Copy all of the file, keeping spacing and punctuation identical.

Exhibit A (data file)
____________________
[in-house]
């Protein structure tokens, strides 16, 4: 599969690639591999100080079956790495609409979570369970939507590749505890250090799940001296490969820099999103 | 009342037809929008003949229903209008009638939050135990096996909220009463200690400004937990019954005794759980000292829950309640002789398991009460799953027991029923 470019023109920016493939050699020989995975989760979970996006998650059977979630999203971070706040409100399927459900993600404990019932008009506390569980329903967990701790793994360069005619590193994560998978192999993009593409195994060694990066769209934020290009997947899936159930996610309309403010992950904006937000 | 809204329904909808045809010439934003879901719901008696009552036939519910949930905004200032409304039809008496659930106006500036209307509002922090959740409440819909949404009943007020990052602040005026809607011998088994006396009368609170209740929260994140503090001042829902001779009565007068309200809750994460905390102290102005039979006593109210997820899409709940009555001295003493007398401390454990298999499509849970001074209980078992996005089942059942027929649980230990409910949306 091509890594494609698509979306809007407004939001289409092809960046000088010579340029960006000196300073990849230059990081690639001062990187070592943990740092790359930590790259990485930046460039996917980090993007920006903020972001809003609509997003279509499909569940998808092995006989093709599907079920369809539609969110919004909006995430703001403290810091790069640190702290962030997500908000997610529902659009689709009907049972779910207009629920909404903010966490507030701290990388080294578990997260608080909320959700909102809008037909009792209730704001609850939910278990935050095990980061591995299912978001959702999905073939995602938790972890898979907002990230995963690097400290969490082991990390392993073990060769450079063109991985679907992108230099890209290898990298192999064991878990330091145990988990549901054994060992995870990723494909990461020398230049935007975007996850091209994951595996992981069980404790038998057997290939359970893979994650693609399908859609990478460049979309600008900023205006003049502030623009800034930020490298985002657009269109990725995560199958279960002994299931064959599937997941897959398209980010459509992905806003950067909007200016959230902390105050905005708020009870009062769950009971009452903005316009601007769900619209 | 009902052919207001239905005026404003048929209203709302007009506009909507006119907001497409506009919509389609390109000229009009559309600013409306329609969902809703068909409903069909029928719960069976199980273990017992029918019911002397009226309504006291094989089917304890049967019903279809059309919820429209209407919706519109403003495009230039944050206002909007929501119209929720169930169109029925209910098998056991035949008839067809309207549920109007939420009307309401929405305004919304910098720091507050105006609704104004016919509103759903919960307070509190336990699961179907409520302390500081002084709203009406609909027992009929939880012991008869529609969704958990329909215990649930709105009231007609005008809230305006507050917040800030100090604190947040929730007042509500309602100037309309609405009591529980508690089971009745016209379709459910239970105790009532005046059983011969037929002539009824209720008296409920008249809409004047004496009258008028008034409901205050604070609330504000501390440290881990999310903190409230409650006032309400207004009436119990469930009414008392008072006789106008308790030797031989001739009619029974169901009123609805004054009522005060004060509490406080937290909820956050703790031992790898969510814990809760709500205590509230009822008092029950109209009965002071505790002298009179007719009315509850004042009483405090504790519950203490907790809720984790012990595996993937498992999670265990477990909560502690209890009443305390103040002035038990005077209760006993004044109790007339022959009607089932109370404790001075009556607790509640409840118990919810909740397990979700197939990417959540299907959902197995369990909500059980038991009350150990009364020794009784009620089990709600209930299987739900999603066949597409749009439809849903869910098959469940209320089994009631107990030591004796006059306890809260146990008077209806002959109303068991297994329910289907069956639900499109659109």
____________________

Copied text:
[in-house]
């Protein structure tokens, strides 16, 4: 599969690639591999100080079956790495609409979570369970939507590749505890250090799940001296490969820099999103 | 009342037809929008003949229903209008009638939050135990096996909220009463200690400004937990019954005794759980000292829950309640002789398991009460799953027991029923 470019023109920016493939050699020989995975989760979970996006998650059977979630999203971070706040409100399927459900993600404990019932008009506390569980329903967990701790793994360069005619590193994560998978192999993009593409195994060694990066769209934020290009997947899936159930996610309309403010992950904006937000 | 809204329904909808045809010439934003879901719901008696009552036939519910949930905004200032409304039809008496659930106006500036209307509002922090959740409440819909949404009943007020990052602040005026809607011998088994006396009368609170209740929260994140503090001042829902001779009565007068309200809750994460905390102290102005039979006593109210997820899409709940009555001295003493007398401390454990298999499509849970001074209980078992996005089942059942027929649980230990409910949306 091509890594494609698509979306809007407004939001289409092809960046000088010579340029960006000196300073990849230059990081690639001062990187070592943990740092790359930590790259990485930046460039996917980090993007920006903020972001809003609509997003279509499909569940998808092995006989093709599907079920369809539609969110919004909006995430703001403290810091790069640190702290962030997500908000997610529902659009689709009907049972779910207009629920909404903010966490507030701290990388080294578990997260608080909320959700909102809008037909009792209730704001609850939910278990935050095990980061591995299912978001959702999905073939995602938790972890898979907002990230995963690097400290969490082991990390392993073990060769450079063109991985679907992108230099890209290898990298192999064991878990330091145990988990549901054994060992995870990723494909990461020398230049935007975007996850091209994951595996992981069980404790038998057997290939359970893979994650693609399908859609990478460049979309600008900023205006003049502030623009800034930020490298985002657009269109990725995560199958279960002994299931064959599937997941897959398209980010459509992905806003950067909007200016959230902390105050905005708020009870009062769950009971009452903005316009601007769900619209 | 009902052919207001239905005026404003048929209203709302007009506009909507006119907001497409506009919509389609390109000229009009559309600013409306329609969902809703068909409903069909029928719960069976199980273990017992029918019911002397009226309504006291094989089917304890049967019903279809059309919820429209209407919706519109403003495009230039944050206002909007929501119209929720169930169109029925209910098998056991035949008839067809309207549920109007939420009307309401929405305004919304910098720091507050105006609704104004016919509103759903919960307070509190336990699961179907409520302390500081002084709203009406609909027992009929939880012991008869529609969704958990329909215990649930709105009231007609005008809230305006507050917040800030100090604190947040929730007042509500309602100037309309609405009591529980508690089971009745016209379709459910239970105790009532005046059983011969037929002539009824209720008296409920008249809409004047004496009258008028008034409901205050604070609330504000501390440290881990999310903190409230409650006032309400207004009436119990469930009414008392008072006789106008308790030797031989001739009619029974169901009123609805004054009522005060004060509490406080937290909820956050703790031992790898969510814990809760709500205590509230009822008092029950109209009965002071505790002298009179007719009315509850004042009483405090504790519950203490907790809720984790012990595996993937498992999670265990477990909560502690209890009443305390103040002035038990005077209760006993004044109790007339022959009607089932109370404790001075009556607790509640409840118990919810909740397990979700197939990417959540299907959902197995369990909500059980038991009350150990009364020794009784009620089990709600209930299987739900999603066949597409749009439809849903869910098959469940209320089994009631107990030591004796006059306890809260146990008077209806002959109303068991297994329910289907069956639900499109659109």